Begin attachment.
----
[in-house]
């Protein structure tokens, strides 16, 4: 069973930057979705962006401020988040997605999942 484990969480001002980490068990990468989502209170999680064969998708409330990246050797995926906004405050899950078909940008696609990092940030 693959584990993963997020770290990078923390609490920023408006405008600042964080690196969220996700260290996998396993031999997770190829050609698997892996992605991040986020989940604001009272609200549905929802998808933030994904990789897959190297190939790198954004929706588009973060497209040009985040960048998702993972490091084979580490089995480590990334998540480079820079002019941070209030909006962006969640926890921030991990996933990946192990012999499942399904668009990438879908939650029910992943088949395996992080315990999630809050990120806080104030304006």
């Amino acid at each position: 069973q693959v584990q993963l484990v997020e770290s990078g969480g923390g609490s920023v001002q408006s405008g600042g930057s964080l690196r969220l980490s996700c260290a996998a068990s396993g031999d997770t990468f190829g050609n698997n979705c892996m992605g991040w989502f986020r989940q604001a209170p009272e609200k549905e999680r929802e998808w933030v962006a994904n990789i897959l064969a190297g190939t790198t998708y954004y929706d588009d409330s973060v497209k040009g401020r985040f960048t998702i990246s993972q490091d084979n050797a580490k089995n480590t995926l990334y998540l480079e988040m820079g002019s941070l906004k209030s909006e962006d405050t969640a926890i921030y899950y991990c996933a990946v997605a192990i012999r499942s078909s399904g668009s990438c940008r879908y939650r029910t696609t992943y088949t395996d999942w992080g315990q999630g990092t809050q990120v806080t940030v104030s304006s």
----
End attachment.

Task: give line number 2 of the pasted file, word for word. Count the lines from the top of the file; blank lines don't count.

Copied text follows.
């Protein structure tokens, strides 16, 4: 069973930057979705962006401020988040997605999942 484990969480001002980490068990990468989502209170999680064969998708409330990246050797995926906004405050899950078909940008696609990092940030 693959584990993963997020770290990078923390609490920023408006405008600042964080690196969220996700260290996998396993031999997770190829050609698997892996992605991040986020989940604001009272609200549905929802998808933030994904990789897959190297190939790198954004929706588009973060497209040009985040960048998702993972490091084979580490089995480590990334998540480079820079002019941070209030909006962006969640926890921030991990996933990946192990012999499942399904668009990438879908939650029910992943088949395996992080315990999630809050990120806080104030304006």